Update about blog

Come on over to my other blog, Alchemy of Clay and Living in Black Mountain NC, where the scenery and my ceramic arts life are combined. I've moved some personal blog posts, (as well as those that are about my ancestors) back here.

Thursday, April 24, 2014

My great grandmother's great grandmother

Julia Ann Holloman Bass Green (Julian?) was born on this day in 1785 in Wayne County, North Carolina, the mother of Col. Richard Bass. Death March 11, 1861 in Morehouse Parish, Louisiana,

What of Julia Ann's Holloman family?

Her father was Thomas Holloman (Holliman) - born in 1740 in Surry, Surry, Virginia, died in 1790 in Raleigh, Wake, North Carolina.  Records on Ancestry.com show he lived in Johnston County, NC in 1784.  These counties (Wayne, Johnston and Wake) are all in close proximity, and several were formed with shifting boundaries of neighboring counties.

Her mother is only known as Emaline, born in 1746.  

Julia Ann is the youngest of 5 children in the family.  

Julia Ann married John Bass on Oct. 8, 1805.  John was born in 1784 in Wayne County, North Carolina, and died in 1822 in Perry, Alabama  

His Bass family were early settlers in VA, with at least one marriage with a Nansemond Indian woman.  I spoke of some of her Bass relations HERE.    Of note is Dr. Andrew Bass (1698-1770) born in Norfolk Independent City, Nansemond County, Virginia, who donated the land for the court house of Waynesborough, Wayne County, NC.  He was the great uncle of Julia Ann's husband, just as a note of interest as to the family's status in the community.  However, history fluctuates a lot in a few generations, so perhaps that's a premature assumption of high standing of the Bass family.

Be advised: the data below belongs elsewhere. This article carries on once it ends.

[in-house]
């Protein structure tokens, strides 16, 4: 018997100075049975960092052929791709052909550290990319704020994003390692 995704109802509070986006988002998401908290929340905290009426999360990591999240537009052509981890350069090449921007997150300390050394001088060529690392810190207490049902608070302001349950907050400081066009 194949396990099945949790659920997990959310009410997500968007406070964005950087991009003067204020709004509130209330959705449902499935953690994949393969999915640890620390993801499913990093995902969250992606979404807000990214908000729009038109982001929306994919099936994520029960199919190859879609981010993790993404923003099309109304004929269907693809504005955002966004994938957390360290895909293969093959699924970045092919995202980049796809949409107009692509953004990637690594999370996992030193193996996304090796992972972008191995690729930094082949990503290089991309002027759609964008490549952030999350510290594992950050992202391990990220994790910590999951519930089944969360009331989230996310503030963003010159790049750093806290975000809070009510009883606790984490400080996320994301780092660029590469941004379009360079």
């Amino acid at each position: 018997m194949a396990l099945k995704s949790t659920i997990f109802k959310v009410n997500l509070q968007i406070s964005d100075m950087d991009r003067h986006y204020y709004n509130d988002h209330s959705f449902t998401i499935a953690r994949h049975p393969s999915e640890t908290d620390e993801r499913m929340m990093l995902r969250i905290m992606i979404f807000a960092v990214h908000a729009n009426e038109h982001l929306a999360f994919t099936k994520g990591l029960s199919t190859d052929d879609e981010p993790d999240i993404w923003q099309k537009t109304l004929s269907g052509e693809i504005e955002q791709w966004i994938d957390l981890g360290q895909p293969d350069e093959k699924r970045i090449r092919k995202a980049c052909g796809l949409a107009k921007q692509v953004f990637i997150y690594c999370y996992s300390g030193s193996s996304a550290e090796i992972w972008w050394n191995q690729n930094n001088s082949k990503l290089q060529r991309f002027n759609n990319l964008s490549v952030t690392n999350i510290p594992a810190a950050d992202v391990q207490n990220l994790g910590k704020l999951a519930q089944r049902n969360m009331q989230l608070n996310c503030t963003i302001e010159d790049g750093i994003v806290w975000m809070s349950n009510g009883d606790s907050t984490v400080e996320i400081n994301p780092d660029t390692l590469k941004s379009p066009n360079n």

Julia Ann had 8 children.  The family moved to Perry County, Alabama between the births of Elizabeth on 9 Oct 1810 in Wayne County, NC and Molly Ann Moseley Bass on 18 Jun 1811 in Perry, Alabama.  Julia Ann's youngest 4 children were born in Alabama.  

My grandfather's mother's father was Richard Bass, Julia Ann and John Bass's youngest son.
I posted about Richard Bass earlier HERE.  To quote myself:
 His father's estate had a petition against it which gives Richard's birth as 1814.  This date is not corroborated by his census data as well as his grave marker which all reflect an 1819 birth.  So the legal petition in Alabama might have been wrong.  Another source has him born in NC rather than AL.  Wherever he was born, he was the youngest of 8 children of his parents, and his father died when he was very young, and he was raised by a step-father. His mother was Julia Ann Holloman Bass Green.  Father was John Bass, both from Wayne County, NC, which is near where I currently live.  His step-father was Jetson Green, who raised him from when he was around 6 years old.
When John died in 1822 (or maybe earlier) the widow remarried to Jetson Green who petitioned the courts to settle the debts.  The estate was inventoried at which time apparently there were slaves, household goods, land and 7 children. Jetson Green says he'd been married to Julian since 1821.  This is an interesting collection of documents to have survived, dated 1823 to 1830, regarding the debts on John's estate, how the widow needed guardianships for the young children, and another person (last name Holloman) signed Julian's name spelled that way, to one petition or letter.   Julia Ann had two brothers and 2 sisters, and I cannot make out the first name of the signature.
Julia Ann was now Mrs. Green, and she didn't stay in Alabama.  There was another westward move to Caldwell Parish, Louisiana where the Jetson Green family lived for the 1840 Census.